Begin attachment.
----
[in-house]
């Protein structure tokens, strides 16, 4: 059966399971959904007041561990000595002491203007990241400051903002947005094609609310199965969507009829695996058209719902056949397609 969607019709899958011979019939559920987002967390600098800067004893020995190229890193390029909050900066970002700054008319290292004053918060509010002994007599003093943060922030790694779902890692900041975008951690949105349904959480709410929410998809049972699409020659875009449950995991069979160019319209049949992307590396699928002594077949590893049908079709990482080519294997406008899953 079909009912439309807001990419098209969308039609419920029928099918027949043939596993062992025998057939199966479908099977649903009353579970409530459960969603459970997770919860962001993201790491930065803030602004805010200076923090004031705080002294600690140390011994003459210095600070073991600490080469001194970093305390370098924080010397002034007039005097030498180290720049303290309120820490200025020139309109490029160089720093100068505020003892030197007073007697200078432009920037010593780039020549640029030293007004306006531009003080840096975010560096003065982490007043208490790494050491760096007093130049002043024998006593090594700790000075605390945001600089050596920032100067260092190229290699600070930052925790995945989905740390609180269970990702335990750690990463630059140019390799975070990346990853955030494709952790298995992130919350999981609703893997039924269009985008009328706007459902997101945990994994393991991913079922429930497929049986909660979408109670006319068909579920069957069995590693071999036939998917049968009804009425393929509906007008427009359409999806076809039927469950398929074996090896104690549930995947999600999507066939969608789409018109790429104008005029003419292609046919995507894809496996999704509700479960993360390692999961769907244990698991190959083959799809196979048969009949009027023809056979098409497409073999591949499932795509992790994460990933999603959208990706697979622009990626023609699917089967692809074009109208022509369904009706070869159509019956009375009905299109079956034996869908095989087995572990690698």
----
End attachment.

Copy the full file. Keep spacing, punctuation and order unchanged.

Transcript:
[in-house]
């Protein structure tokens, strides 16, 4: 059966399971959904007041561990000595002491203007990241400051903002947005094609609310199965969507009829695996058209719902056949397609 969607019709899958011979019939559920987002967390600098800067004893020995190229890193390029909050900066970002700054008319290292004053918060509010002994007599003093943060922030790694779902890692900041975008951690949105349904959480709410929410998809049972699409020659875009449950995991069979160019319209049949992307590396699928002594077949590893049908079709990482080519294997406008899953 079909009912439309807001990419098209969308039609419920029928099918027949043939596993062992025998057939199966479908099977649903009353579970409530459960969603459970997770919860962001993201790491930065803030602004805010200076923090004031705080002294600690140390011994003459210095600070073991600490080469001194970093305390370098924080010397002034007039005097030498180290720049303290309120820490200025020139309109490029160089720093100068505020003892030197007073007697200078432009920037010593780039020549640029030293007004306006531009003080840096975010560096003065982490007043208490790494050491760096007093130049002043024998006593090594700790000075605390945001600089050596920032100067260092190229290699600070930052925790995945989905740390609180269970990702335990750690990463630059140019390799975070990346990853955030494709952790298995992130919350999981609703893997039924269009985008009328706007459902997101945990994994393991991913079922429930497929049986909660979408109670006319068909579920069957069995590693071999036939998917049968009804009425393929509906007008427009359409999806076809039927469950398929074996090896104690549930995947999600999507066939969608789409018109790429104008005029003419292609046919995507894809496996999704509700479960993360390692999961769907244990698991190959083959799809196979048969009949009027023809056979098409497409073999591949499932795509992790994460990933999603959208990706697979622009990626023609699917089967692809074009109208022509369904009706070869159509019956009375009905299109079956034996869908095989087995572990690698």